top of page

Okutama: Escape Tokyo For A Beautiful Day In Nature (Hiking, Sake Tasting, Shrines)

Okutama is a lush, forested escape that is the perfect day trip from Tokyo. The mountainous area has waterfalls, plenty of hiking trails, and ancient Shinto shrines for you to explore.

I visited Okutama several times and every trip I was amazed by how distant it feels from Tokyo, even though you can get there via a direct train from Shinjuku Station. The Tama River runs through the area and its bright blue waters against the deep green forest provide an incredible backdrop for your day trip.

Okutama is the outdoor-lovers paradise: several of the hiking trails lead to waterfalls, you can kayak along the river, and take a dip in the fresh water. Additionally, you can see historic Shinto shrines and experience a glimpse of ancient Japan.

In this guide, I’ll share my recommendations about how to have an incredible day trip to Okutama.

How do you plan the perfect day trip to Okutama?

How To Get There

The best way to reach Okutama is by train. From Shinjuku Station, take the Chūō Rapid Line west toward Okutama. It will take around 2 hours to reach your destination.

Okutama has several train stops that you can take, depending on the exact location you want to visit:

  1. To visit the sake brewery, get off at: Sawai Station.

  2. To visit Musashi Mitake Shrine, get off at: Mitake Station.

  3. To go hiking, get off at the station nearest your desired trailhead (see my specific trail suggestions lower in this guide).

  4. To relax by Tama River, I suggest either to get off at: Sawai Station (and walk along the river near the brewery) or Kawai Station (and walk down to the water).

What To Do

Sake brewery

A flight of sake at Sawanoi - Ozawa brewery in Okutama

Sawanoi – Ozawa brewery is a stunning sake brewery located on the banks of the Tama River. They have a large outdoor patio as well as a gorgeous indoor dining area with private rooms. You can order food along with a glass of sake or go for their sake tasting flight, which I really enjoyed.

This sake brewery is a great way to sample a variety of different brands and types of sakes while enjoying the scenic river view.

There is a walking path along the river that runs directly past the brewery, so take a pre- or post-sake nature walk while you’re out in Okutama.

Musashi Mitake Shrine

The red exterior of Musashi Mitake shrine with paper wishes and a bell hanging off of it

Musashi Mitake shrine

A dog dressed in Japanese traditional clothes sits outside of Musashi Mitake shrine in Okutama, the mountain area near Tokyo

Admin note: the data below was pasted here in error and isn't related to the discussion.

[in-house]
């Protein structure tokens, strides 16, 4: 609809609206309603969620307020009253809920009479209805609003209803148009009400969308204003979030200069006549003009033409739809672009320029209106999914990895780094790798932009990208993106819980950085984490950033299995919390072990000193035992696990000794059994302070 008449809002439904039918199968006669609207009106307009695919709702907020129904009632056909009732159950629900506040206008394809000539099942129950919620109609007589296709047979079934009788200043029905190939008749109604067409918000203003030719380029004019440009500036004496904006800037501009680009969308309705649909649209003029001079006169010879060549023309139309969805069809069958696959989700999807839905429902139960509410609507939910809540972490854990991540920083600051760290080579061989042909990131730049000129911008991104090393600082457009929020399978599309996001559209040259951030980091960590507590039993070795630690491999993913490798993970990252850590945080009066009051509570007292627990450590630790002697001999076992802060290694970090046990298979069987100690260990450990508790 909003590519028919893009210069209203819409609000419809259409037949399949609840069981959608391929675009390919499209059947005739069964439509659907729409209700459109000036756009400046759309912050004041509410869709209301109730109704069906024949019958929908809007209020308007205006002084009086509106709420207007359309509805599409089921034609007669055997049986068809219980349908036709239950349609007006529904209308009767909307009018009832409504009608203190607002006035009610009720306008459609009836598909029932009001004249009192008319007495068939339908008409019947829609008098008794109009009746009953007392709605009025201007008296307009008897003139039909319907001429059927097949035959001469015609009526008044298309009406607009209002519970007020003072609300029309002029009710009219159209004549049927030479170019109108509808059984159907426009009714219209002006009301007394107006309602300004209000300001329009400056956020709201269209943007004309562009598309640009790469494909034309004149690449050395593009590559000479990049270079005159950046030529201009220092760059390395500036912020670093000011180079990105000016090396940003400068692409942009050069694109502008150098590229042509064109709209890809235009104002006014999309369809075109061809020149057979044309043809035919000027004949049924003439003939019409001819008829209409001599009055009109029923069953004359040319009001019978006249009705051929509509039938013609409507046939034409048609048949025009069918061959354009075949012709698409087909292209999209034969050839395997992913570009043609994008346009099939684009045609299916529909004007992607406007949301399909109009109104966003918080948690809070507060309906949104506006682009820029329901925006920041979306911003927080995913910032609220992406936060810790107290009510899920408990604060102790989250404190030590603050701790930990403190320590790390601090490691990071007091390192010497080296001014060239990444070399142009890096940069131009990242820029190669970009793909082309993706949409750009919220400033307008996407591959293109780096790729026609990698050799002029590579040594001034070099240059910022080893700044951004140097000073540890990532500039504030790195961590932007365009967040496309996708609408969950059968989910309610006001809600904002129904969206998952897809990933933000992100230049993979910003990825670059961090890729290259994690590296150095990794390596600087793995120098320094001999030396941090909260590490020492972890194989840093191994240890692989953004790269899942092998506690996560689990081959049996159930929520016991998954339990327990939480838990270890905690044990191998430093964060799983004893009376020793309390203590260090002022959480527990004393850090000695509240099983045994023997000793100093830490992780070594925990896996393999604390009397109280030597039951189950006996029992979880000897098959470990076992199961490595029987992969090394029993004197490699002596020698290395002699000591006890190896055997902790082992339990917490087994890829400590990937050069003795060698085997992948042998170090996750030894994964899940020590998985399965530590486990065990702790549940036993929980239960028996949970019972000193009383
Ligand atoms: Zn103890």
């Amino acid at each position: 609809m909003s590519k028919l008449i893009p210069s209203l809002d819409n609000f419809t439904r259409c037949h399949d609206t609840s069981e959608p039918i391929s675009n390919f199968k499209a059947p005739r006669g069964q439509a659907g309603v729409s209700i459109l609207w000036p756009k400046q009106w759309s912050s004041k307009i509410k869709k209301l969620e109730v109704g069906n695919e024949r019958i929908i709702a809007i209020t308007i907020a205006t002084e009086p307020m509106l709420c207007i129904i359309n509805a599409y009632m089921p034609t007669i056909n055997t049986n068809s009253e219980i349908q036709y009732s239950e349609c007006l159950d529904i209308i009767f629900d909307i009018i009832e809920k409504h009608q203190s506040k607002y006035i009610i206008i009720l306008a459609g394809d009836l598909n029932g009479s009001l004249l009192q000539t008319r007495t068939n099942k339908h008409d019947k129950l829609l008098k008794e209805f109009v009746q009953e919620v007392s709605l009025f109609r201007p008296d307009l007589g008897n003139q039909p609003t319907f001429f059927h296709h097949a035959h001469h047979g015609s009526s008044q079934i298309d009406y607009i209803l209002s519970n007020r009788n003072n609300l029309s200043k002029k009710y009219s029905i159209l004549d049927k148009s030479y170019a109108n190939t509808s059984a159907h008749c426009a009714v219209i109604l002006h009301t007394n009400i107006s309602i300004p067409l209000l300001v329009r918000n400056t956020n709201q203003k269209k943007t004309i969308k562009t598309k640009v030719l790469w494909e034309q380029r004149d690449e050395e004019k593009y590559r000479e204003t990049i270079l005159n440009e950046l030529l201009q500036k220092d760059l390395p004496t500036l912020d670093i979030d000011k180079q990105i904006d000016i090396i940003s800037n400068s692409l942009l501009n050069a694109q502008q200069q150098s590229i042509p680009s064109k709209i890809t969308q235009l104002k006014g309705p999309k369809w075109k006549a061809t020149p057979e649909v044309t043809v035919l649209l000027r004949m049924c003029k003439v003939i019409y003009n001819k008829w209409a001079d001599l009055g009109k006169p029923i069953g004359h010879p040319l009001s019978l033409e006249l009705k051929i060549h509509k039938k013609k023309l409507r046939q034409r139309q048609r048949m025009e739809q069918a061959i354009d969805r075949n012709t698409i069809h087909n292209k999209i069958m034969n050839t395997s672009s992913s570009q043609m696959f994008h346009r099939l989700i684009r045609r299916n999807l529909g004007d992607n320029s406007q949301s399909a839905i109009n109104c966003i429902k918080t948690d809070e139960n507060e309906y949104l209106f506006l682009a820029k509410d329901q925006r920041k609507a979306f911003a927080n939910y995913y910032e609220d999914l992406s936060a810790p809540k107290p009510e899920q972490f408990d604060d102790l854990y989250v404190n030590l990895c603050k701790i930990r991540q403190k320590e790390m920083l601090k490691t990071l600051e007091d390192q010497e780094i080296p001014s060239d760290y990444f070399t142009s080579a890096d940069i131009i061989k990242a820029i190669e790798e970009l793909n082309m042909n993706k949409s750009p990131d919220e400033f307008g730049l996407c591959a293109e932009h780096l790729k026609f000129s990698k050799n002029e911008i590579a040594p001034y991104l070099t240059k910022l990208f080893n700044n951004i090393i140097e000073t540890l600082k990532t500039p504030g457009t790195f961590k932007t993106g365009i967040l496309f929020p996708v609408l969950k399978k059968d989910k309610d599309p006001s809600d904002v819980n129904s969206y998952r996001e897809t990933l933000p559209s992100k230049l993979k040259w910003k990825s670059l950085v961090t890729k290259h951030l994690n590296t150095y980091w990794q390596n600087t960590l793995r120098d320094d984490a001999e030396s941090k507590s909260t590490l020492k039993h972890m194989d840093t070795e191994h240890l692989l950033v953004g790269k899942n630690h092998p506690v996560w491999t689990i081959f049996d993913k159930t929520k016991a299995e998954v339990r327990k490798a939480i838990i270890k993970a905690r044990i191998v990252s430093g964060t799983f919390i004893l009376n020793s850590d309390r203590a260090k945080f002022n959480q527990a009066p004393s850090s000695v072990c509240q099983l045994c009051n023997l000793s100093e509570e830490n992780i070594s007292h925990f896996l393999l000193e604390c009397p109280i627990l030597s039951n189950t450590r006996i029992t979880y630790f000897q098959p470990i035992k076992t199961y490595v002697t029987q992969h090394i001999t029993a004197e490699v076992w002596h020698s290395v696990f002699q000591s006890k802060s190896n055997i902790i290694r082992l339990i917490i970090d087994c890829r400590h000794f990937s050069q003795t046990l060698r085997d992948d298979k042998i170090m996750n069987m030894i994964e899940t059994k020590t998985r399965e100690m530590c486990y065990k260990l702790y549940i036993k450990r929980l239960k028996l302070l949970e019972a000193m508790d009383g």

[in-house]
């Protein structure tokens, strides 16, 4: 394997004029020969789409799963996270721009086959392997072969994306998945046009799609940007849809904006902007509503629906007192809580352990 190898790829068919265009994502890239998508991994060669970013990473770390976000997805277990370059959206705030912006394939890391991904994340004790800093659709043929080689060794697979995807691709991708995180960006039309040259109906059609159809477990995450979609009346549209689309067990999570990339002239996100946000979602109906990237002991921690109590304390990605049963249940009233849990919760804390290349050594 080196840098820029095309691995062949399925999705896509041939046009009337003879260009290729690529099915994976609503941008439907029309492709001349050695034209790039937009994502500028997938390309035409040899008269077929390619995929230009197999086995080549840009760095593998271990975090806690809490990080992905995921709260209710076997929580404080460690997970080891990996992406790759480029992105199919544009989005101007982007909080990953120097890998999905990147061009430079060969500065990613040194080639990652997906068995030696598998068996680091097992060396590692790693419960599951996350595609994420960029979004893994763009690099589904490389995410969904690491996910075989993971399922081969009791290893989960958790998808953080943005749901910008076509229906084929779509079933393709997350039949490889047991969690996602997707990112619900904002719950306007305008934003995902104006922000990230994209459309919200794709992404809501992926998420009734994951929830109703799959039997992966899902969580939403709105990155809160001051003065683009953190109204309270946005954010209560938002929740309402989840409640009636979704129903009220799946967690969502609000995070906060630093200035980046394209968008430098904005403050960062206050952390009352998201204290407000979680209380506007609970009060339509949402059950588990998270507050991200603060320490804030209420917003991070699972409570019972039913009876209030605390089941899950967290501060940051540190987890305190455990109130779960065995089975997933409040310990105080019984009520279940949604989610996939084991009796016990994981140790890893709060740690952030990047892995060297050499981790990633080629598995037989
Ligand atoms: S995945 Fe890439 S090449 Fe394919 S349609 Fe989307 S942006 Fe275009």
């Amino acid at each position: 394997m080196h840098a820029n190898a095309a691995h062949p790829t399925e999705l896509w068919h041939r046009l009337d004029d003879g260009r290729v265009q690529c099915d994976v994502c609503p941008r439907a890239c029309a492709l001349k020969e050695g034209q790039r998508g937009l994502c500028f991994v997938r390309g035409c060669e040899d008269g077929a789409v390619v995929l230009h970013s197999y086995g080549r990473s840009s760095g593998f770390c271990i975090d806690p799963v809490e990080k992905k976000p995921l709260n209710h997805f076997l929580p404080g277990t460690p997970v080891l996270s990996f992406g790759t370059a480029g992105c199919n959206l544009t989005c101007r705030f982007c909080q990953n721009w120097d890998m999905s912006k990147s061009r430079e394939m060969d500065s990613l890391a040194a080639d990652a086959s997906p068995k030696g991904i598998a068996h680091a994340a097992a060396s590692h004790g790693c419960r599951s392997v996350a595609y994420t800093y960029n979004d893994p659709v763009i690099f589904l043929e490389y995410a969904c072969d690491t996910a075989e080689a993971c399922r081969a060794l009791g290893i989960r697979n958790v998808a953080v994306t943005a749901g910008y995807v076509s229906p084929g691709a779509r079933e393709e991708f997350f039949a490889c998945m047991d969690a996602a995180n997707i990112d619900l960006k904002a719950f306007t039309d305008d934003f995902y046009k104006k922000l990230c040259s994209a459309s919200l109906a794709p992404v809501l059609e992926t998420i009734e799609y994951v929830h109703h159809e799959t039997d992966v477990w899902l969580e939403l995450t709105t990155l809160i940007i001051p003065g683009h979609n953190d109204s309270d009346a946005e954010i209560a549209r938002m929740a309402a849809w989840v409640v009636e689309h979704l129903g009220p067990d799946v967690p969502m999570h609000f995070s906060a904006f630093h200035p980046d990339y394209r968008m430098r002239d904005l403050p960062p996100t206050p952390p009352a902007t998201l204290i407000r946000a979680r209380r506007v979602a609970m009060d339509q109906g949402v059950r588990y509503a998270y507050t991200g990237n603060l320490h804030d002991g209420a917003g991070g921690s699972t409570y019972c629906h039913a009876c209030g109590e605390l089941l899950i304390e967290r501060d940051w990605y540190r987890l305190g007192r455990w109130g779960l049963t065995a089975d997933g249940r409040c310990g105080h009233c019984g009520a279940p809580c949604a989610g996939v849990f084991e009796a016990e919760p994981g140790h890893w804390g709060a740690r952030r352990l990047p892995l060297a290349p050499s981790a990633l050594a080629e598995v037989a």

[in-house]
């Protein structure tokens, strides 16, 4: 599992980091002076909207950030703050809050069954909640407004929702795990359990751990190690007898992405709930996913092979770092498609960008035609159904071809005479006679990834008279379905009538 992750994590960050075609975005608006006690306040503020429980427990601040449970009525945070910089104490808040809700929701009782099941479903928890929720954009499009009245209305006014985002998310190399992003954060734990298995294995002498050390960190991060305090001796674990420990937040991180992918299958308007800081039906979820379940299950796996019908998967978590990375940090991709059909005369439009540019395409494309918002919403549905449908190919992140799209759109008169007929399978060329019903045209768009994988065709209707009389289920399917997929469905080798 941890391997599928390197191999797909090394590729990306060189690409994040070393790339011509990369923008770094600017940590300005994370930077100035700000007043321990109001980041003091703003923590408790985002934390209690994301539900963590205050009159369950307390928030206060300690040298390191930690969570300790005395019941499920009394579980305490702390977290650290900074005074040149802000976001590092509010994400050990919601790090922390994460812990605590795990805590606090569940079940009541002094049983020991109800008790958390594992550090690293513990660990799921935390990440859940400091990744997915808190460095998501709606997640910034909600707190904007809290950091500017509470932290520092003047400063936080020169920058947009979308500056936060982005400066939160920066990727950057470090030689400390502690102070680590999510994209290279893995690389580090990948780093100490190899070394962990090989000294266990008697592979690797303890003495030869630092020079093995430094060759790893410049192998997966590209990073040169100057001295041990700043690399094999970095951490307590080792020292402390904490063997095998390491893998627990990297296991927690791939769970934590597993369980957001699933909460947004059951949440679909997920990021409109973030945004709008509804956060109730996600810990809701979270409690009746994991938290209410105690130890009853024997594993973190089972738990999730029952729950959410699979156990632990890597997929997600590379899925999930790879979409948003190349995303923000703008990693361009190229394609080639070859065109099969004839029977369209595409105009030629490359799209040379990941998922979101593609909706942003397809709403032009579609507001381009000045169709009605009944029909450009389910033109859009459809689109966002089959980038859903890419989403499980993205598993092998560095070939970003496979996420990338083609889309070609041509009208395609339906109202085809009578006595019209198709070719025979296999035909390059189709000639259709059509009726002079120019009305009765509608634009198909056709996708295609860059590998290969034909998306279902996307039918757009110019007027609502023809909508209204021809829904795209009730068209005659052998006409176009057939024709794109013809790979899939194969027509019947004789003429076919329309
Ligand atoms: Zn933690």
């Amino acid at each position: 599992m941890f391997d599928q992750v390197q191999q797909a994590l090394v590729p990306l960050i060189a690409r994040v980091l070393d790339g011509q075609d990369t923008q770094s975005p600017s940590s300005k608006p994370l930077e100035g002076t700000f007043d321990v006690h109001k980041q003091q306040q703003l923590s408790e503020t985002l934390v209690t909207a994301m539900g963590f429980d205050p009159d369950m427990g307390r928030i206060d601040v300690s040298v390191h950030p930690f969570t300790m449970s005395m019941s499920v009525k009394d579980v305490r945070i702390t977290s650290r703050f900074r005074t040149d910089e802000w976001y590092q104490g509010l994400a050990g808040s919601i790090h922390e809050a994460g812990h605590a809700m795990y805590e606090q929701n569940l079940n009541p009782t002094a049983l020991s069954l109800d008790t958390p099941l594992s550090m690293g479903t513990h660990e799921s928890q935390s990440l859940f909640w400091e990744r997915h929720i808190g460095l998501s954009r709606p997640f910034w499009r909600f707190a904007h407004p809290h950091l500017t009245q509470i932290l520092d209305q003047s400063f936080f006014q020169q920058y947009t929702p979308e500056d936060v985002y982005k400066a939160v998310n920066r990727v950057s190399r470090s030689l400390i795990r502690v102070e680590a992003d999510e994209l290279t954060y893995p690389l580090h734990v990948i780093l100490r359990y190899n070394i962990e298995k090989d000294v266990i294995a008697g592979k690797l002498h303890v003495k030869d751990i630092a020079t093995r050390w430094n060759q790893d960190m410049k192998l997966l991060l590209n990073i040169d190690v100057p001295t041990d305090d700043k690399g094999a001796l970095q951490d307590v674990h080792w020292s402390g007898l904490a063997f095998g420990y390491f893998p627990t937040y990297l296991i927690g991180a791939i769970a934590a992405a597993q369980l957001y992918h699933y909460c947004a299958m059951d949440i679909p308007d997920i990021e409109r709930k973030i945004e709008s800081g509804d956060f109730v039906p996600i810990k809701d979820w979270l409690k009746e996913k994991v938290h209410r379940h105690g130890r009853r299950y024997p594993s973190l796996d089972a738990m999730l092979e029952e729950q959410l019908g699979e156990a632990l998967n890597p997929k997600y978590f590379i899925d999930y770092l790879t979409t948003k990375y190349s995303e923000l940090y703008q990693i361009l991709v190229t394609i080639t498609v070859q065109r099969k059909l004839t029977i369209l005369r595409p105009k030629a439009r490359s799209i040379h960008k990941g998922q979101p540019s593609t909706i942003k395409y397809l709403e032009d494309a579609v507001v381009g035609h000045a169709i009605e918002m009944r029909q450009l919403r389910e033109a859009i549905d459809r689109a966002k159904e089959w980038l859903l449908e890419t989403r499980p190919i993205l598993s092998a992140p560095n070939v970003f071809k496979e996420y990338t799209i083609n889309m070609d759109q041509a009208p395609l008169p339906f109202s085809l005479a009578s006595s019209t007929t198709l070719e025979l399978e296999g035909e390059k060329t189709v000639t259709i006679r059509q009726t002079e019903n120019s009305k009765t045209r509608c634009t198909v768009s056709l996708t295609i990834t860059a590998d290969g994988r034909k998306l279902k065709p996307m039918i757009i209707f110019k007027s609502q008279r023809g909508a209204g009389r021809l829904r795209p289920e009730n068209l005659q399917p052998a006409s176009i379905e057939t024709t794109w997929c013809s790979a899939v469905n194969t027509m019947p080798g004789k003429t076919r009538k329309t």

A four-legged visitor pays respects to Musashi Mitake Shrine.

Musashi Mitake Shrine is a Shinto shrine in Okutama at the top of Mt. Mitake and has been a place of pilgrimage and worship for hundreds of years. According to legend, the wolf that was a servant to Yamato Takeru, a famous hero of ancient Japan, is enshrined here. As a result, many dog-lovers and their furry friends pay their respects at Musashi Mitake Shrine.

From Musashi Mitake Shrine, you have a few hiking trail options that take you to nearby waterfalls and forests.


A waterfall at the end of a trail in Okutama

One of the waterfalls in Unazawa Valley

Okutama is home to dozens of different hiking trails and paths for walking around in nature. I particularly suggest exploring:

  1. Okutama Mukashi Michi Trailhead

  2. Hikawa Gorge

  3. Unazawa Valley (Start from Shiromaru Station to begin this intermediate hiking to see three waterfalls. This website contains fantastic details about how to navigate the hike.)

  4. Mount Mitake (you can take the cable car or hike all the way up)

Tama River

Views of the large Tama River as it winds through the Okutama mountain area to the west of Tokyo

Tama River is a large river that runs from the mountains of Okutama to the Tokyo suburbs. Particularly in the hot summer months, Tama River is a popular escape for a cool breeze and a dip in the refreshing water. You can easily access its shores via short pathways leading down from the nearby roads.

I suggest two access points for the river:

  1. Sawai Station – walk past the sake brewery and down to the water. This option is generally a bit more crowded as it is more convenient to access the river from here.

  2. Kawai Station – cross the Okutama Great Bridge and take one of the small trails leading down to the river.

Bring a picnic (I recommend buying food in Tokyo as there are only a few small restaurants in Okutama), your swimsuit, and some towels to enjoy a fantastic afternoon by the river.

You can also kayak in the river during the warmer months. The travel group Tokyo Snow Club frequently hosts kayaking day trips to the area.

What To Eat

The food selection in Okutama is somewhat limited and the availability varies depending on which train station you get off at. However, like almost everywhere in Japan, the quality of the food is amazing.

Check out my recommendations of where to eat:

  1. Sawanoi – Ozawa brewery (sake brewery)

  2. Sawai Mountain Cafe (Japanese cafe)

  3. Cafe茶楽 (Japanese cafe)

  4. Kawai Sushi (sushi)

  5. Earth Garden (Japanese-style burgers)

Related Posts


bottom of page